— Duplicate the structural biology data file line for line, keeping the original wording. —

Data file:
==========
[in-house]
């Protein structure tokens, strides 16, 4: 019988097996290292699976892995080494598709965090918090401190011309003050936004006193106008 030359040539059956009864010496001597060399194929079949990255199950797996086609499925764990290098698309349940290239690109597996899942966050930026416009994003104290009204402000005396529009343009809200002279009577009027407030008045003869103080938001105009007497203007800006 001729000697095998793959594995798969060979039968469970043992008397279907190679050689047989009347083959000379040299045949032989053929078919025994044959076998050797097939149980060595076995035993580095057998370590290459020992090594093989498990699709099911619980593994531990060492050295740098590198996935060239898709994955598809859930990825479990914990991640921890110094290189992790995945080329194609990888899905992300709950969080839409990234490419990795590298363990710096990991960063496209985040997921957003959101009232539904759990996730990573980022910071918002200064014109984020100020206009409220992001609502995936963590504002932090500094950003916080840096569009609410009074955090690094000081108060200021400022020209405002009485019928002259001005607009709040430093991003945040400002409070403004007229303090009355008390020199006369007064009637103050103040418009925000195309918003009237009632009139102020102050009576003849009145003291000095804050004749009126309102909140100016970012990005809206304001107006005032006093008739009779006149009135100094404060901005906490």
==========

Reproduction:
[in-house]
């Protein structure tokens, strides 16, 4: 019988097996290292699976892995080494598709965090918090401190011309003050936004006193106008 030359040539059956009864010496001597060399194929079949990255199950797996086609499925764990290098698309349940290239690109597996899942966050930026416009994003104290009204402000005396529009343009809200002279009577009027407030008045003869103080938001105009007497203007800006 001729000697095998793959594995798969060979039968469970043992008397279907190679050689047989009347083959000379040299045949032989053929078919025994044959076998050797097939149980060595076995035993580095057998370590290459020992090594093989498990699709099911619980593994531990060492050295740098590198996935060239898709994955598809859930990825479990914990991640921890110094290189992790995945080329194609990888899905992300709950969080839409990234490419990795590298363990710096990991960063496209985040997921957003959101009232539904759990996730990573980022910071918002200064014109984020100020206009409220992001609502995936963590504002932090500094950003916080840096569009609410009074955090690094000081108060200021400022020209405002009485019928002259001005607009709040430093991003945040400002409070403004007229303090009355008390020199006369007064009637103050103040418009925000195309918003009237009632009139102020102050009576003849009145003291000095804050004749009126309102909140100016970012990005809206304001107006005032006093008739009779006149009135100094404060901005906490």